Inclusion and the Journey Toward Customer Centricity

Much of the literature on diversity and inclusion has focussed on employees. Could it be that the principles underpinning employee diversity and inclusion are also applicable to customer diversity and inclusion?

Deloitte defines inclusion as the active process of organisations and individuals adapting their practices or behaviours so as to meet people’s diverse needs. Deloitte’s 2012 research (“Waiter, is that inclusion in my soup) found that employees feel included when they perceive they are respected and being treated fairly, when their unique value is known and appreciated, and when they feel a sense of connectedness and belonging.1

The same principles play out for customers; customers feel respected and valued when they perceive that they are seen as a person, that their voice is heard and that services and products are adapted.

customer centricityPutting this together, we would expect a virtuous circle: when employees feel more included they are likely to adapt their behaviour to ensure that customers also feel included. If that’s true, then customer-centric organisations are likely to seek to create an end-to-end inclusive environment so as to drive the engagement of employees and customers.

The following United States Department of Veterans Affairs case study explores how customer-facing design teams can create an inclusive environment throughout both the design and delivery of customer experiences. This case study highlights the challenges that design teams often face, and how human-centred design can help to drive engagement of employees and customers in parallel.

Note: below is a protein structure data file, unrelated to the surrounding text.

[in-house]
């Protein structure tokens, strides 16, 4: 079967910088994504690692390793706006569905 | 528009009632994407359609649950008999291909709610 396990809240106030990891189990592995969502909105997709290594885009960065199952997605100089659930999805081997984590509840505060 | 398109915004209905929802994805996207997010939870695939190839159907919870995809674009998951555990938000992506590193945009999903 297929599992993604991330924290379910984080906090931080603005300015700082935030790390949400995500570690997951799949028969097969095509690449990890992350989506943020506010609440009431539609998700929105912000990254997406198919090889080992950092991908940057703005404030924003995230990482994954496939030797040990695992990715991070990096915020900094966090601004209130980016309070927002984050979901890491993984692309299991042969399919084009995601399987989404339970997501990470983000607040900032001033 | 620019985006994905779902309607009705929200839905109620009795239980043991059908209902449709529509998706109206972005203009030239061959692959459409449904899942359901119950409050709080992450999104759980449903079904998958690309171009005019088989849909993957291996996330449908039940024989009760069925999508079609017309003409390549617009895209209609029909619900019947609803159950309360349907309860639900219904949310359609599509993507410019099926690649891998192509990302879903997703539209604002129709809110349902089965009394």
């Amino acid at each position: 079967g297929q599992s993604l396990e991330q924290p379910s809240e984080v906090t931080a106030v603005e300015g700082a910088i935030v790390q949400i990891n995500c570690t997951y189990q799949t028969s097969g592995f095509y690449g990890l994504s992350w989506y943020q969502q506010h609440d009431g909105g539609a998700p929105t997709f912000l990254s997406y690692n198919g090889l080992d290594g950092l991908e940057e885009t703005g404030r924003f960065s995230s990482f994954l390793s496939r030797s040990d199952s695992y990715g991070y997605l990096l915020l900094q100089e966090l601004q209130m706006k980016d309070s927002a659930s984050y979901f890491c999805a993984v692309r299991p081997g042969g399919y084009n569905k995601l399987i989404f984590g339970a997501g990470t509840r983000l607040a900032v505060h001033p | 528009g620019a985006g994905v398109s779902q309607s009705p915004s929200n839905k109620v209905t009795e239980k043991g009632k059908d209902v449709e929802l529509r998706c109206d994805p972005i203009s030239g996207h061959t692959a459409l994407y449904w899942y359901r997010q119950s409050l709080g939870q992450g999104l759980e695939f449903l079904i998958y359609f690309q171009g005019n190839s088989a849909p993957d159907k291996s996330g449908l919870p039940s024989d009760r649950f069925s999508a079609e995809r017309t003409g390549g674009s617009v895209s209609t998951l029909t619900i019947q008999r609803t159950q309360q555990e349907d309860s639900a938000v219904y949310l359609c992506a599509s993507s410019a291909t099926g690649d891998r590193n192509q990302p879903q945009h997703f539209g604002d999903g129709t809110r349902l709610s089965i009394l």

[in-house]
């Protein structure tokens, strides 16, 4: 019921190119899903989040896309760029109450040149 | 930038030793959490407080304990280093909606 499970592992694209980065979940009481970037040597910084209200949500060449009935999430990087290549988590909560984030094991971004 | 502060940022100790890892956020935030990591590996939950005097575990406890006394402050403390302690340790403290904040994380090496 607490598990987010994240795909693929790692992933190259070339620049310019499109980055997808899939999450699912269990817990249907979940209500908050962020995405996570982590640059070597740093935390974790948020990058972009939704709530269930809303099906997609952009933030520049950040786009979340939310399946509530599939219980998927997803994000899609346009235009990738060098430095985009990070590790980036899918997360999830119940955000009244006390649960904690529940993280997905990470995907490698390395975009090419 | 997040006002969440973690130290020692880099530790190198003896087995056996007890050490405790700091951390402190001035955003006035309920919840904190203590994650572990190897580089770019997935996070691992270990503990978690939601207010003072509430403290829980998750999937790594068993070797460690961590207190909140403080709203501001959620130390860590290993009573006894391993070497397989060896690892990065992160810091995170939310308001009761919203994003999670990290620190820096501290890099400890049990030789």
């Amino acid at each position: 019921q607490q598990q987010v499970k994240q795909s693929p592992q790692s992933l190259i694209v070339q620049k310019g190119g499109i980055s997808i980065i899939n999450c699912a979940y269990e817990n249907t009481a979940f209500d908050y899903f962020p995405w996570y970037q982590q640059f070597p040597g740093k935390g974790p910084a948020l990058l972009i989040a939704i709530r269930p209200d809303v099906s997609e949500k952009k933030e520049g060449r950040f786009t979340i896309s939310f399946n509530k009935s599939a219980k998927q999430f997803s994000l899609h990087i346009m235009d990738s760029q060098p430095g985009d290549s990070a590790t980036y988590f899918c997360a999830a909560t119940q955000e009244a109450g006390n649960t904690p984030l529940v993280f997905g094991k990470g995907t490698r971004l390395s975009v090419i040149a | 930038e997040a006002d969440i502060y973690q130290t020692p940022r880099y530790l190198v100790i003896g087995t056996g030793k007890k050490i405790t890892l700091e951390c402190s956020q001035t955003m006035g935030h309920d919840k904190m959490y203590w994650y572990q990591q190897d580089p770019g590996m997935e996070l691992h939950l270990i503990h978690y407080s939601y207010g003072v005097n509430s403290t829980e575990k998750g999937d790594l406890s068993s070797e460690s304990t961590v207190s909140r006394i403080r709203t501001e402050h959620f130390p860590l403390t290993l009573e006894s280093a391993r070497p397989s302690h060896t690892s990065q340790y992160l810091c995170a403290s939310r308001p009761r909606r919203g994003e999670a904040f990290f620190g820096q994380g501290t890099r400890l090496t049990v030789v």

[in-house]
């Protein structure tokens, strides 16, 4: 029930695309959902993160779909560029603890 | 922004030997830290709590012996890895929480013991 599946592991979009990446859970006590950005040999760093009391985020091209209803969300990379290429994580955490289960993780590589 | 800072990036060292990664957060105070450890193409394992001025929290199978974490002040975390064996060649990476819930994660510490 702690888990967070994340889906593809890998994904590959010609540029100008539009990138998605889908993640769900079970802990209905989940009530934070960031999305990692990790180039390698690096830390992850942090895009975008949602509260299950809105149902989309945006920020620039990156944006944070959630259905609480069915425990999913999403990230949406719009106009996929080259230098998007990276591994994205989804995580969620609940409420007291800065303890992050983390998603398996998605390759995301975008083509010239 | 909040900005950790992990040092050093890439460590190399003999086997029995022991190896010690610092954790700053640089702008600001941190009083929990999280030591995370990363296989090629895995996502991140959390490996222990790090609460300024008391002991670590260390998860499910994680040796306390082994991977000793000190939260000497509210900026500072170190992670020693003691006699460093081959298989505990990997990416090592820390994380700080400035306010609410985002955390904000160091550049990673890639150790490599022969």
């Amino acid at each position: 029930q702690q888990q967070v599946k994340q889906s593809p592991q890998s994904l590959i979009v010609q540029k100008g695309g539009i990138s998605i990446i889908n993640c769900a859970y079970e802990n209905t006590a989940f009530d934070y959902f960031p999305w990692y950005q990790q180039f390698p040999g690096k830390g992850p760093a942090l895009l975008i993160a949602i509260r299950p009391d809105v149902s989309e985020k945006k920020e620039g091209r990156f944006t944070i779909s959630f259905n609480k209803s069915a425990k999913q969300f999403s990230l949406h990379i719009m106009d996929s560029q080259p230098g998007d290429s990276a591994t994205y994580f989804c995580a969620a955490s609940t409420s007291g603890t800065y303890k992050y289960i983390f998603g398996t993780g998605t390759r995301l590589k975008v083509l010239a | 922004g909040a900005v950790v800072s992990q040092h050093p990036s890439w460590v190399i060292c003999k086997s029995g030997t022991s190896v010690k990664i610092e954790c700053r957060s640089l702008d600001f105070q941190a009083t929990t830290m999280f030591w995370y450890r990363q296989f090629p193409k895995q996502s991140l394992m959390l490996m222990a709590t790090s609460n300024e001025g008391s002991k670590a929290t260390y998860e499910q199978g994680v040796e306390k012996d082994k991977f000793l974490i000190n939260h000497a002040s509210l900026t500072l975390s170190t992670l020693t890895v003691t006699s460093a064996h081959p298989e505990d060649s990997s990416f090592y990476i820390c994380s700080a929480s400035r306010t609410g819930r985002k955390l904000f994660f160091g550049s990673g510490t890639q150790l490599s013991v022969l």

Background on the United States Department of Veterans Affairs

The United States Department of Veterans Affairs (VA) exists to serve and honour the US’s 22 million veterans. Approximately 9 million veterans use VA’s services, which include the nation’s largest integrated health care system, education, compensation, rehabilitation, burial and memorial services.3 With approximately 335,000 employees and a broad range of services, VA faces similar complexities to other large organisations with significant opportunities to improve their end-to-end customer experience.4

Sarah Brooks (Director, Insight & Design, VA) and Julia Kim (Presidential Innovation Fellow, VA) presented on VA’s journey to radically improve its relationship with veterans at the global Service Design Network conference in October 2015.5 With multiple initiatives underway within VA, Sarah and Julia shared in their words, a personal view of changing a fairly entrenched organisation.